Sometime after 1911 Tack’s style began to shift. He began to apply his colors in a manner that playfully stitched a network of staccato dashes laid on the canvas in thick impasto somewhat reminiscent of Prendergast. This style is evident in Allegro Giocoso where he works with unblended pigments thickly laid in side by side in horizontal or radiating daubs to create a jewel-like effect. In this painting he records his family life in Deerfield, depicting not only his wife and children, but even the family dog. The pastoral and intimate mood of the canvas is enhanced by the twilight sky painted with soft tones of white fading to pink.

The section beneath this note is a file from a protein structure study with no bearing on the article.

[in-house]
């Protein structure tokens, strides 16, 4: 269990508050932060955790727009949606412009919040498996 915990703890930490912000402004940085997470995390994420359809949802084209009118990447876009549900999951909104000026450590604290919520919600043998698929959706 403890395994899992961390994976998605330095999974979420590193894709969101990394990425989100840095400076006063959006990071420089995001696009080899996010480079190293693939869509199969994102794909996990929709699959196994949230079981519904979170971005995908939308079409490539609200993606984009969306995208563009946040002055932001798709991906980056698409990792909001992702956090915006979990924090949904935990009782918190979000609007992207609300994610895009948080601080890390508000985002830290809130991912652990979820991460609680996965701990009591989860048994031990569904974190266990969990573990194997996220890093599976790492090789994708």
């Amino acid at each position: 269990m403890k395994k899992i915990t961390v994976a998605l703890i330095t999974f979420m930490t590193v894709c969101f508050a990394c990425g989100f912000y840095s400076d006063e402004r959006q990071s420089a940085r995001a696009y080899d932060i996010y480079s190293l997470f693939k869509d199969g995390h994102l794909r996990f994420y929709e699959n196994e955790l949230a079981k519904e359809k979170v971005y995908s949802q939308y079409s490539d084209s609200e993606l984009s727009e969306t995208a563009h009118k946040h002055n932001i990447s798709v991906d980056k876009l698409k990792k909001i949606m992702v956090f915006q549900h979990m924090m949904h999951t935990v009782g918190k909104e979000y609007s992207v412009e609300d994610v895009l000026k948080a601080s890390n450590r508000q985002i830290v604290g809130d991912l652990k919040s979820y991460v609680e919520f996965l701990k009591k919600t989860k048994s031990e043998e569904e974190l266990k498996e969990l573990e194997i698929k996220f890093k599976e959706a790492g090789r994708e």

Tack’s pointillist technique in this work relates not only to Prendergast, but also to the French artist Georges Seurat and to Vincent van Gogh. Tack understood the “neoimpressionist” origins of his technique, writing: “Colors…placed in juxtaposition, pure and broken…at a certain focus…mix in the eye, give a sensation of solidity and envelopment more vivid and vital than conventional painting.” He traveled to France in this period to absorb first hand the more recent avant-garde styles.